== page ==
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5/36. Fatal blunt pancreatic trauma secondary to assault and battery: a case report.

    The authors report on an fatal case of closed trauma of the pancreas in a context of violence. A 55-year-old man was found unconscious on the sidewalk and died a short time after being taken to the hospital. He had been hit with several punches to the face and abdomen 6 h before. The post-mortem examination showed numerous bruises over the whole body, a haemoperitoneum, a fissuration of the spleen and a massive peripancreatic haemorrhage associated with a complete dilaceration of the pancreas head. Histological examination of the pancreas revealed a massive necrosis associated with a subtotal disappearance of the acini, numerous sites of cytosteatonecrosis and a large haemorrhagic suffusion of the peripancreatic tissue. This case illustrates the possibilities of pancreatic injuries induced by blunt force aimed at the abdomen in a context of violence. Even if this occurs as an isolated injury it can result in rapid death because of the particular type of pancreatic fracture which is frequently involved. In postmortem situations, the pancreas should be systematically checked at necropsy and a histological examination should be carried out at the slightest doubt of a pancreatic lesion or suspicion of blunt force abdominal injuries.
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keywords = haemorrhage
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6/36. The role of interventional radiology in patients requiring damage control laparotomy.

    BACKGROUND: Interventional angiography has been used as a less invasive alternative to surgery to control hemorrhage resulting from trauma. This retrospective study analyzed the role of interventional radiology in patients requiring damage control laparotomy. methods: Twenty patients underwent damage control laparotomy between January 1994 and May 2001. Eight of the 20 patients also underwent angiographic evaluation and treatment before or after the damage control laparotomy. RESULTS: Three patients underwent angiography before damage control laparotomy, because a large, pelvic retroperitoneal hematoma was seen on computed tomographic scan, and the amount of intraperitoneal blood seemed insufficient to account for the magnitude of the patient's hemodynamic instability. Five patients underwent angiography after damage control laparotomy. The indication was a nonexpanding retroperitoneal hematoma in three patients, a nonexpanding hepatic hilar hematoma in one patient, and a hepatic injury associated with cirrhosis in one patient. Lumbar artery injuries were identified and treated by embolization in three patients. Four of the eight patients who underwent both damage control laparotomy and angiography survived. CONCLUSION: angiography before damage control laparotomy may be indicated to control retroperitoneal pelvic hemorrhage in hemodynamically unstable patients who have insufficient intraperitoneal blood loss to account for their hemodynamic instability. angiography after damage control laparotomy should be considered when a nonexpanding, inaccessible hematoma is found at operation in a patient with a coagulopathy.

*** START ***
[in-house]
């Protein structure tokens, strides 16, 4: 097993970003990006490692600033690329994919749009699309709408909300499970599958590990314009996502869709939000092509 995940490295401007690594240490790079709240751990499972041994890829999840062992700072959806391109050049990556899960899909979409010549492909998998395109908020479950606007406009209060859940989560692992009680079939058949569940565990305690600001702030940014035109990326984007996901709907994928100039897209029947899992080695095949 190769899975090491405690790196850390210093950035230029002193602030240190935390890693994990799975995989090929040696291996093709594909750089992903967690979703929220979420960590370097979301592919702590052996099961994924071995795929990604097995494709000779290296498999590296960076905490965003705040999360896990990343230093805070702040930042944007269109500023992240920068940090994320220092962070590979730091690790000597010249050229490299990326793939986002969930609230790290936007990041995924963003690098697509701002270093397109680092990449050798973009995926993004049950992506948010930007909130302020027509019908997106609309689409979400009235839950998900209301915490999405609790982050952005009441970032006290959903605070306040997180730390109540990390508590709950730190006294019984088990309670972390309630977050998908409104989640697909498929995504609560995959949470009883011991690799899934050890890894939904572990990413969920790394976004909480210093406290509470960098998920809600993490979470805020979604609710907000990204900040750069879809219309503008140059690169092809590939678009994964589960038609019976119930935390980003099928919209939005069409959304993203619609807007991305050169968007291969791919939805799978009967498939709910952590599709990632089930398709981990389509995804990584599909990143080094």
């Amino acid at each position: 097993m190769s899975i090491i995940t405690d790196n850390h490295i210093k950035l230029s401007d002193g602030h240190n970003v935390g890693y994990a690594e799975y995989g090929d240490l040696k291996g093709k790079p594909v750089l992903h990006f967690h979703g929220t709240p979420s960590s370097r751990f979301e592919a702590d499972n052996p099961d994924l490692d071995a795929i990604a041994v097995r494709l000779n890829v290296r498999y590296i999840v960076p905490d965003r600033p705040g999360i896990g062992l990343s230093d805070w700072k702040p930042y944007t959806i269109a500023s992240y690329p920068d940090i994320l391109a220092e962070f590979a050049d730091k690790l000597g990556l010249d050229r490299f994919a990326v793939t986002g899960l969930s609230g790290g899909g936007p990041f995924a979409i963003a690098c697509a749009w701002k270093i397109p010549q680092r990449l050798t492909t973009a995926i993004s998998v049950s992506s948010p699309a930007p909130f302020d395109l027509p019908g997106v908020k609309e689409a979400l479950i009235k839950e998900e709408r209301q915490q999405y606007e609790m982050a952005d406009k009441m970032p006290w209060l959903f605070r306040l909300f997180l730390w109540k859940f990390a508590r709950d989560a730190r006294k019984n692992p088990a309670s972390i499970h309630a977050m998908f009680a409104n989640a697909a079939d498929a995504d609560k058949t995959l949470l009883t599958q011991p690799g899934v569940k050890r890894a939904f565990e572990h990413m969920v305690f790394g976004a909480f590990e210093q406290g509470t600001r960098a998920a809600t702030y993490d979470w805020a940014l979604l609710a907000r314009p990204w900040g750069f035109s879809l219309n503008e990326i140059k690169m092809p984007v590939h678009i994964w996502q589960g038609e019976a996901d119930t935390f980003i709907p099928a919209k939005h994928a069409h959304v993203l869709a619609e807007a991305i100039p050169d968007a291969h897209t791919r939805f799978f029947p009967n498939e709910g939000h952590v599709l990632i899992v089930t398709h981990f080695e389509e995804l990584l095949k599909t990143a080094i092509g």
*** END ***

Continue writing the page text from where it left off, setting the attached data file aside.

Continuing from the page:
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keywords = blood loss
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7/36. Intraperitoneal haemorrhage secondary to perforation of uterine fibroid after cystic degeneration. Unusual CT findings resembling malignant pelvic tumor: case report.